Peoria, Illinois,
09:56 AM

New OSF Cancer Institute will advance specialized treatment


Key Takeaways:

  • The new OSF Cancer Institute will include a new suite for brachytherapy which offers intense radiation without serious side effects
  • Brachytherapy is commonly used to treat cancer in the female pelvic area, prostate, eyes, and skin
  • The internal radiation can deliver twice the typical dose with fewer treatments and can improve survival by as much as 20%

In the past decade, breakthrough treatments for cancer have emerged requiring a personalized approach.  The new OSF HealthCare Cancer Institute on the campus of OSF HealthCare Saint Francis Medical Center in Peoria, Illinois, will offer access to a variety of treatments under one roof when it welcomes its first patients next month.

A lesser discussed treatment that will be available is brachytherapy or implant radiation. Unlike external beam radiation, this treatment is delivered from inside the tumor and can deliver more intense doses of radiation at the tumor site. Brachytherapy is most commonly used to treat cancers of the female pelvis, prostate, breast, eye and skin. 

James McGee, MD, radiation oncologist at OSF HealthCare Saint Francis Medical Center has sub-specialized in brachytherapy. It is the most targeted radiation treatment type and preserves healthy tissue. 

“Placing a radiation source directly into the patient’s tumor allows for many advantages. In this way, the radiation is not going through normal tissues and has much less normal tissue effect.  At the same time, it creates the need to be very individualized and very creative.” 

The radiation is given with high dose delivery rates usually with a very small radiation source in a cable moving through an applicator or even a series of needles to the core of the malignancy. The devices are called temporary implants that are removed after the dose is delivered. Brachytherapy implants may be short-term (temporary) or long-lasting (permanent). The result is a higher cure rate for certain cancers than with external beam radiation alone says Dr. McGee.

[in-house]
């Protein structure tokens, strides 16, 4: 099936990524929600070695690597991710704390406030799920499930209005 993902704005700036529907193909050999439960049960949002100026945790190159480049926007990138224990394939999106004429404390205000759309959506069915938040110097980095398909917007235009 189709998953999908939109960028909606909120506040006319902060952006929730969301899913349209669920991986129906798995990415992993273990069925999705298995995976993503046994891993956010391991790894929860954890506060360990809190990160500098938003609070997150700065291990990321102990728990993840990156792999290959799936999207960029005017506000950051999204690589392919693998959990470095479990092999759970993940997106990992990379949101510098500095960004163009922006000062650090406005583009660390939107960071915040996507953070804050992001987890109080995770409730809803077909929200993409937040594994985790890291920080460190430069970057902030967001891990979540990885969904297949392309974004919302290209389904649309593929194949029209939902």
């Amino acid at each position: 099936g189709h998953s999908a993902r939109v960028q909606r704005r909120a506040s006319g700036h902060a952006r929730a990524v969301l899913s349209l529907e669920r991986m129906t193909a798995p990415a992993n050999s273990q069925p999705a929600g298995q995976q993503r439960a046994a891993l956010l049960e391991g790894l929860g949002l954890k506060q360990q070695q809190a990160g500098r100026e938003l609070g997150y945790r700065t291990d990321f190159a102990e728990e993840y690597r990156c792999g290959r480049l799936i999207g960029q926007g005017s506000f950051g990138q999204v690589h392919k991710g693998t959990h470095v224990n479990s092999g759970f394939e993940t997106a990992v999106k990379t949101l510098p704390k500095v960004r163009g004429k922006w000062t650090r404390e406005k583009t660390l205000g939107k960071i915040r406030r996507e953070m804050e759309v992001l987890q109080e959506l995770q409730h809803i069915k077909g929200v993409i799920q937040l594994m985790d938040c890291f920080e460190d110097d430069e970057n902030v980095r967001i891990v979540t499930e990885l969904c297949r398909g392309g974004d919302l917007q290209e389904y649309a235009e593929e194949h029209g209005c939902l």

Dr. James McGee, Radiation Oncologist, OSF HealthCare Saint Francis Medical Center

 In the current era of more sophisticated brachytherapy, cure rates are rising 20% higher than they were, and the complication rates have dropped by at least 20%. The control rate is higher because we are able to safely deliver a higher dose. And we've learned that we have to give a much higher dose effect if we are going to really truly cure these cancers.

Dr. James McGee, Radiation Oncologist, OSF HealthCare Saint Francis Medical Center

The OSF Cancer Institute will have a state-of-the-art brachytherapy surgical suite, fitted with a GE CT scanner on rails, specifically designed for the space. It will allow patients to stay under anesthesia during CT-guided applicator or implant insertion. A new MRI scanner is located directly outside the suite, creating efficient transfer for the patient, when MRI imaging will help, improving their overall experience. 

Better preparation through 3D models 

Dr. McGee sits in front of a 3D model made for a woman who had cervical cancer. It was developed using translucent silicone molding and graphite material to represent tumor growth. He explains that because of the need for precision application of the radioactive material, OSF HealthCare enlisted engineers at Jump Trading Simulation & Education Center to create patient-specific models for complex cancer cases. 

“We've actually been taking MRI scans from patients and in preparation for their treatment and we've created models that represent their normal anatomy and the anatomy of their cancer. Usually this is after initial treatment with chemotherapy radiation, probably for about five weeks.”

The use of brachytherapy reduces recovery time and side effects, and is often a shorter, more cost-effective treatment than traditional external beam radiation. There are many types of brachytherapy.  These can be categorized by the duration of the dose delivery - high dose rate, low dose rate, and permanent. They are also categorized by the technique used such as interstitial (in between cells of cancerous tissue), intracavity and surface application. 

 Dr. McGee looks forward to being able to enhance brachytherapy procedures by having the operating room, imaging, and treatment delivery system integrated in the same space at the OSF Cancer Institute. 

Video Clips with Dr. James McGee courtesy of WTVP-PBS

B-roll of Brachytherapy-Courtesy WTVP-PBS

B-roll Brachytherapy